World Military Spending Drops in 2012
Global military spending dipped last year for the first time since 1998 as defense outlays shrank in the West but rose in Russia, China and the Middle East, a Swedish-based arms watchdog said Monday.
The Stockholm International Peace Research Institute said the world spent $1.75 trillion on its armed forces in 2012, down 0.5 percent from the year before.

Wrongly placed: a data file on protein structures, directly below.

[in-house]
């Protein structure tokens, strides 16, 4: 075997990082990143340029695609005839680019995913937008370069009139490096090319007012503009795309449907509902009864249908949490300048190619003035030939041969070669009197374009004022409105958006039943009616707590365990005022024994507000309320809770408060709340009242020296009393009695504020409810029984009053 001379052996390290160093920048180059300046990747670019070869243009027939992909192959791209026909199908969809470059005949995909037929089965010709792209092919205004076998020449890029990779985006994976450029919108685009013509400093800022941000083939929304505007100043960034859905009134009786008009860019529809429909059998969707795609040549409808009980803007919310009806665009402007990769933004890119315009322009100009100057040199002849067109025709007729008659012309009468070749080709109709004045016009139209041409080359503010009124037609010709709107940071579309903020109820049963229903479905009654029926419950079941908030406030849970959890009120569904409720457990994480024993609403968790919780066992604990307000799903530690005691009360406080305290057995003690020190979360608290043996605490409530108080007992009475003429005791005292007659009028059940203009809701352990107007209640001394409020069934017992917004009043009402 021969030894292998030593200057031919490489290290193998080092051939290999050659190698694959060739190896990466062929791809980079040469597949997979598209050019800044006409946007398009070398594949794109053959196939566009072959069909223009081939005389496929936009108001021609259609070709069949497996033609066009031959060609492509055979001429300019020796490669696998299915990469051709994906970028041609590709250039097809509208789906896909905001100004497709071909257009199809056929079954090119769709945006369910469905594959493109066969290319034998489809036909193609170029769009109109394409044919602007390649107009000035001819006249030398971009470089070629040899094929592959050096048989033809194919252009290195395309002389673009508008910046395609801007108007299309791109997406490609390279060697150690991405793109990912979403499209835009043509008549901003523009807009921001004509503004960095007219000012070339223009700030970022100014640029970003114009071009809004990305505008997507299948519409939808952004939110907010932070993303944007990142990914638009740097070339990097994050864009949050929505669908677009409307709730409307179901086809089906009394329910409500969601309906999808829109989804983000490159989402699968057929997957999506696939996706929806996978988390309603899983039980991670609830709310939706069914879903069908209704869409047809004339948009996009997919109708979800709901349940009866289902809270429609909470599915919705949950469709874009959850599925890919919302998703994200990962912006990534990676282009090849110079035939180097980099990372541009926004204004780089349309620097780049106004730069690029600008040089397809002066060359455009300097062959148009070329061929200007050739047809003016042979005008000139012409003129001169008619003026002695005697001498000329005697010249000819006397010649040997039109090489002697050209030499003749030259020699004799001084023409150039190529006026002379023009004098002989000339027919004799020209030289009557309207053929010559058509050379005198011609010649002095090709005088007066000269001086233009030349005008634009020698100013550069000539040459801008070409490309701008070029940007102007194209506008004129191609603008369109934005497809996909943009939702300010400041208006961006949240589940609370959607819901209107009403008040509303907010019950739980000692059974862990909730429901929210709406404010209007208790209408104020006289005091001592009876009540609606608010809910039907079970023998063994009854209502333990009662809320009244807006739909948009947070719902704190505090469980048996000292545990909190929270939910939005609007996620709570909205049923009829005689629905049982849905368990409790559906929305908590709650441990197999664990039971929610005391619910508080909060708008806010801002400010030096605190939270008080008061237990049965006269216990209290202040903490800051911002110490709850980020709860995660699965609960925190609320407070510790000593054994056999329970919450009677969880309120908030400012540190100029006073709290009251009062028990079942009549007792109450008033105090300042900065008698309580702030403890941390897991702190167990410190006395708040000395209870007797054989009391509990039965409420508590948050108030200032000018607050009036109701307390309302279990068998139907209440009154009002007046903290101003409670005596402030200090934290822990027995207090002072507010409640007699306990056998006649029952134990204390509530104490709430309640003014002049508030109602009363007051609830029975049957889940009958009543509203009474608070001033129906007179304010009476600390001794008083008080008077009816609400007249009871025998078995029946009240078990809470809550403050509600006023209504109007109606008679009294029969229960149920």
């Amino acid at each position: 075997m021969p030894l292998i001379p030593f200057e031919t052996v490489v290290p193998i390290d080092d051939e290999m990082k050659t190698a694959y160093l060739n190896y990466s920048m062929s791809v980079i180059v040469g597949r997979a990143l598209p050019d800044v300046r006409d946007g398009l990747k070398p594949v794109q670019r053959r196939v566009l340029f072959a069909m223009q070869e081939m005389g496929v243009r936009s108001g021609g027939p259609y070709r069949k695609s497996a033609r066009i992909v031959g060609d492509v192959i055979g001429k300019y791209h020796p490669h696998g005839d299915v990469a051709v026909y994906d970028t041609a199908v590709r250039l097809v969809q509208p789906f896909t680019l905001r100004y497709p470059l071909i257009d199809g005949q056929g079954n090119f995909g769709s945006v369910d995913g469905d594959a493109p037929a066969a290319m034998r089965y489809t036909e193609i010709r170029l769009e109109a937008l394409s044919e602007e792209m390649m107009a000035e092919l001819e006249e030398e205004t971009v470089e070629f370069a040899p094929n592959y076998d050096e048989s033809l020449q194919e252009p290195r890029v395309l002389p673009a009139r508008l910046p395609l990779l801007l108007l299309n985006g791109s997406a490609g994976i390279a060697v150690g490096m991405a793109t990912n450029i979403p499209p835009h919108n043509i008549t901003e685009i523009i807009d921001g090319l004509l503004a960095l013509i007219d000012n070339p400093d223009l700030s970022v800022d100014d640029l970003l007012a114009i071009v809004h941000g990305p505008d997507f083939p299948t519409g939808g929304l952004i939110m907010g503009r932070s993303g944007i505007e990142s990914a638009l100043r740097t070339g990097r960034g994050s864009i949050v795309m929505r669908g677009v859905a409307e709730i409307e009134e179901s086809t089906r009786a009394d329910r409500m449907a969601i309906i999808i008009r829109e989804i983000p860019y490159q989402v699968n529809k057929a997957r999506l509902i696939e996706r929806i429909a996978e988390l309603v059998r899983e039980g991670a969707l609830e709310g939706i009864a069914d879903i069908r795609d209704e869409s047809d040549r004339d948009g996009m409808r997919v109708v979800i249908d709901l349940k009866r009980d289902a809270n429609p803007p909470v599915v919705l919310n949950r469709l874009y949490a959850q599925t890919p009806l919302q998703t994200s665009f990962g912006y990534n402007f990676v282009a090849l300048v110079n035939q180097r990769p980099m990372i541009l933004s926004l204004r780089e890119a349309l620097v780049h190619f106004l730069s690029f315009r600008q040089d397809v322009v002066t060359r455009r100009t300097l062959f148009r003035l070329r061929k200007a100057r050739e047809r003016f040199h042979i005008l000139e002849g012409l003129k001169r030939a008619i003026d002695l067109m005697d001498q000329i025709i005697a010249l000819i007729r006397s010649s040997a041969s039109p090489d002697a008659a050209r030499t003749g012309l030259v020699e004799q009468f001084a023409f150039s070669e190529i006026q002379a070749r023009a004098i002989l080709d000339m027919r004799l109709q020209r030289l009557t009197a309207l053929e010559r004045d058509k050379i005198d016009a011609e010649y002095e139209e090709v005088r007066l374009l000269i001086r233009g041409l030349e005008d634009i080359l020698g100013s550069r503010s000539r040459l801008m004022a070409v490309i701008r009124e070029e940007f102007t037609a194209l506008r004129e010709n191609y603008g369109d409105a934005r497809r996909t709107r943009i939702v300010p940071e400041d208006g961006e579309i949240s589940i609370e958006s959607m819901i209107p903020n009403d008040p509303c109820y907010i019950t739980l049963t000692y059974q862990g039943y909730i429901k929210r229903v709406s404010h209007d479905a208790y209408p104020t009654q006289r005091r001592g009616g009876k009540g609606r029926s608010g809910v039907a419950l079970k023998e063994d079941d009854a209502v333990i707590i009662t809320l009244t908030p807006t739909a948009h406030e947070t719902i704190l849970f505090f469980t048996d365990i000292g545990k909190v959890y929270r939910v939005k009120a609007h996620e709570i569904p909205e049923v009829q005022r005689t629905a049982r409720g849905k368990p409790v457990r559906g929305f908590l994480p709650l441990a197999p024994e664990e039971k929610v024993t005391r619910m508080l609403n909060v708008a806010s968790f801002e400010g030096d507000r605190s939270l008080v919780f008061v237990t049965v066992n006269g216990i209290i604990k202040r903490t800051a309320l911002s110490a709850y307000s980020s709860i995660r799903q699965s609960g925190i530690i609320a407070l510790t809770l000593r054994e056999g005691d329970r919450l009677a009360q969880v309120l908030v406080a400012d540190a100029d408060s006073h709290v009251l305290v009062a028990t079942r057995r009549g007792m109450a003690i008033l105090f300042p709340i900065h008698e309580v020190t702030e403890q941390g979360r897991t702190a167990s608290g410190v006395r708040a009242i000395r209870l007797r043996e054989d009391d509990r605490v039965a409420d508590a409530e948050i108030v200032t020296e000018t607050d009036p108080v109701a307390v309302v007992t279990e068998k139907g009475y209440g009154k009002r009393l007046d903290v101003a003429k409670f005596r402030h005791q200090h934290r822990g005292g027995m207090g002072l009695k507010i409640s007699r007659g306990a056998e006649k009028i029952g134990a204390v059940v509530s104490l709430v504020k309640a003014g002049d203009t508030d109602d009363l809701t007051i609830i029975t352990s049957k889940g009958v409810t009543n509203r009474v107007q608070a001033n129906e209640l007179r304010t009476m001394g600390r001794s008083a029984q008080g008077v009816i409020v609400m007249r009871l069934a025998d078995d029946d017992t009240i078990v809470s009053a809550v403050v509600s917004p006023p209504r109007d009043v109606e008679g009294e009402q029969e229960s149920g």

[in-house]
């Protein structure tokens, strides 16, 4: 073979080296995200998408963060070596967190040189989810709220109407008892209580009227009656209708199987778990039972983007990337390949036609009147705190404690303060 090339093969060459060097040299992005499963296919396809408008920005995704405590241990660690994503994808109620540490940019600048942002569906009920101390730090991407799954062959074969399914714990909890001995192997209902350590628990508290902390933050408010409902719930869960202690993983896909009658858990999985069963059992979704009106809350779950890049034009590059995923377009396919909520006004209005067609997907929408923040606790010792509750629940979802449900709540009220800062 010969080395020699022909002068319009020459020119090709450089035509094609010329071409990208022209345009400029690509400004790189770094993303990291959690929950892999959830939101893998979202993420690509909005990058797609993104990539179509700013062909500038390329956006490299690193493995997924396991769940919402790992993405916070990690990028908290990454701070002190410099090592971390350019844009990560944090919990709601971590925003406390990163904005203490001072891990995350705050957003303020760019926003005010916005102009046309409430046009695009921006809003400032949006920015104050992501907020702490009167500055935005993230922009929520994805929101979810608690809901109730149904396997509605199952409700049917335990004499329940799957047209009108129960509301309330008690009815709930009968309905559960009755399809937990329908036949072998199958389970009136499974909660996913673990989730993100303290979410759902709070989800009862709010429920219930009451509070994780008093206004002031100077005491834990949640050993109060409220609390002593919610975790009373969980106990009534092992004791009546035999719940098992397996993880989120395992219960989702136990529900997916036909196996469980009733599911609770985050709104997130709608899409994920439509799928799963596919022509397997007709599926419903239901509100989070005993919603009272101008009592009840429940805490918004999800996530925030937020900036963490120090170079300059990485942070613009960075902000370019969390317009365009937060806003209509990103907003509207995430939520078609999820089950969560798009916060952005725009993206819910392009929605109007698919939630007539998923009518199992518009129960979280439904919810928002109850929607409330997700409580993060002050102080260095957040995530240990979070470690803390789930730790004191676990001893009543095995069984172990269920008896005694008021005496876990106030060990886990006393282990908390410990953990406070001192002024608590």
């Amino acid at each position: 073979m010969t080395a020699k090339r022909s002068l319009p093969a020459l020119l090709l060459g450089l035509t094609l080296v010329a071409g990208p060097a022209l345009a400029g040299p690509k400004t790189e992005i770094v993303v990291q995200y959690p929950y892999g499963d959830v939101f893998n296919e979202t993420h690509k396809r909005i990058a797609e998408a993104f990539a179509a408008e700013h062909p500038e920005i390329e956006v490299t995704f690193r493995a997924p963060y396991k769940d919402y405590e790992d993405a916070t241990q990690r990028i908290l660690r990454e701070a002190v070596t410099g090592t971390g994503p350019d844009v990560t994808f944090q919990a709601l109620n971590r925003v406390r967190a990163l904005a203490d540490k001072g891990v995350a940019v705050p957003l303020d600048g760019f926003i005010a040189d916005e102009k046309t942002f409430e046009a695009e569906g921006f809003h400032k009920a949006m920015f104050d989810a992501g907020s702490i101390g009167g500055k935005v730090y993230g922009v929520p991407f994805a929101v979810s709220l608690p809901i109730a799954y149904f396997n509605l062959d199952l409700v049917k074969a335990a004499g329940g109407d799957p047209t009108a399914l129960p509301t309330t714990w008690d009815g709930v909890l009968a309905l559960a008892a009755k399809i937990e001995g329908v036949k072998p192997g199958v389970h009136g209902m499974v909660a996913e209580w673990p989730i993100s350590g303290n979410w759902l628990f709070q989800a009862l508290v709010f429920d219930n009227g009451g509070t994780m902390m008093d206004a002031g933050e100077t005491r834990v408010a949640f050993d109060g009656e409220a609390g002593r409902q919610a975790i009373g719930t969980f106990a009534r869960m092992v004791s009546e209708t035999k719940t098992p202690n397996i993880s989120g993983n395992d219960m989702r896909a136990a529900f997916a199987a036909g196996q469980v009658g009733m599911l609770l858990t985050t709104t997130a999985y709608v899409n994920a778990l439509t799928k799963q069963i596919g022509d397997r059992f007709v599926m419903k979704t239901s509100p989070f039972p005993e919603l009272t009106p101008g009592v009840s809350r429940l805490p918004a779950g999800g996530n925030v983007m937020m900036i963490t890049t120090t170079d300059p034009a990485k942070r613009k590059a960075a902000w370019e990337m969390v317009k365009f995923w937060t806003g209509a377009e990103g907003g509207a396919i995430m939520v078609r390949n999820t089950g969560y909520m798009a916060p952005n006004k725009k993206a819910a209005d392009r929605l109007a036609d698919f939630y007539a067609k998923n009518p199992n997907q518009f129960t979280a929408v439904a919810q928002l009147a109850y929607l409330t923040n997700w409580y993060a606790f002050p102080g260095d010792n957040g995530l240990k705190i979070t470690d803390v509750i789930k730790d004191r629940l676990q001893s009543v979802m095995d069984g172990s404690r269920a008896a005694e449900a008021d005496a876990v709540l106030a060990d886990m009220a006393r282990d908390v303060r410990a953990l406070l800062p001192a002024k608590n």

The fall, driven by spending cuts in the U.S. and other NATO nations, was partially offset by increases elsewhere. Military spending rose by 7.8 percent in China and by 16 percent in Russia, while Oman’s 51-percent boost was the biggest percentage increase in the world, SIPRI said.
“We are seeing what may be the beginning of a shift in the balance of world military spending from the rich Western countries to emerging regions,” SIPRI researcher Sam Perlo-Freeman said in a statement. The drop in the West was linked to austerity policies and the drawdown in Afghanistan, he added.